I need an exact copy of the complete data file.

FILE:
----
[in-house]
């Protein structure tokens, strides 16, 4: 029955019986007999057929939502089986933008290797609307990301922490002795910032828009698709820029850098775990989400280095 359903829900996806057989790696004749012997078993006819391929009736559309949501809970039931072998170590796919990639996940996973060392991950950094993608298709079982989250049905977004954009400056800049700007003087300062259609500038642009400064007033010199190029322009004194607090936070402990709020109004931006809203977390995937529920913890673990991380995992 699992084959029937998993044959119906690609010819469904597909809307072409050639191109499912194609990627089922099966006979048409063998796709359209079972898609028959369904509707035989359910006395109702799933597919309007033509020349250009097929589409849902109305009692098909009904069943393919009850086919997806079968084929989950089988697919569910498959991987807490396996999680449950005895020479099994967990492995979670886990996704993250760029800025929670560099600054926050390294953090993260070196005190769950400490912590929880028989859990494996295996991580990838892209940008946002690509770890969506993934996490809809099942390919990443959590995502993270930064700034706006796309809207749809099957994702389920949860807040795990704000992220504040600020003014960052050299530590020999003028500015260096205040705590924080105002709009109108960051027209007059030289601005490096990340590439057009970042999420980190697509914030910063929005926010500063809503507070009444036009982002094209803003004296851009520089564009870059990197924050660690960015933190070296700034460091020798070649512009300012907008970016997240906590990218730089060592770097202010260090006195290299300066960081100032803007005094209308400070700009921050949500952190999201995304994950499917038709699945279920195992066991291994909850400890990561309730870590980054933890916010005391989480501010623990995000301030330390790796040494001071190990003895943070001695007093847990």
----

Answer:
[in-house]
């Protein structure tokens, strides 16, 4: 029955019986007999057929939502089986933008290797609307990301922490002795910032828009698709820029850098775990989400280095 359903829900996806057989790696004749012997078993006819391929009736559309949501809970039931072998170590796919990639996940996973060392991950950094993608298709079982989250049905977004954009400056800049700007003087300062259609500038642009400064007033010199190029322009004194607090936070402990709020109004931006809203977390995937529920913890673990991380995992 699992084959029937998993044959119906690609010819469904597909809307072409050639191109499912194609990627089922099966006979048409063998796709359209079972898609028959369904509707035989359910006395109702799933597919309007033509020349250009097929589409849902109305009692098909009904069943393919009850086919997806079968084929989950089988697919569910498959991987807490396996999680449950005895020479099994967990492995979670886990996704993250760029800025929670560099600054926050390294953090993260070196005190769950400490912590929880028989859990494996295996991580990838892209940008946002690509770890969506993934996490809809099942390919990443959590995502993270930064700034706006796309809207749809099957994702389920949860807040795990704000992220504040600020003014960052050299530590020999003028500015260096205040705590924080105002709009109108960051027209007059030289601005490096990340590439057009970042999420980190697509914030910063929005926010500063809503507070009444036009982002094209803003004296851009520089564009870059990197924050660690960015933190070296700034460091020798070649512009300012907008970016997240906590990218730089060592770097202010260090006195290299300066960081100032803007005094209308400070700009921050949500952190999201995304994950499917038709699945279920195992066991291994909850400890990561309730870590980054933890916010005391989480501010623990995000301030330390790796040494001071190990003895943070001695007093847990």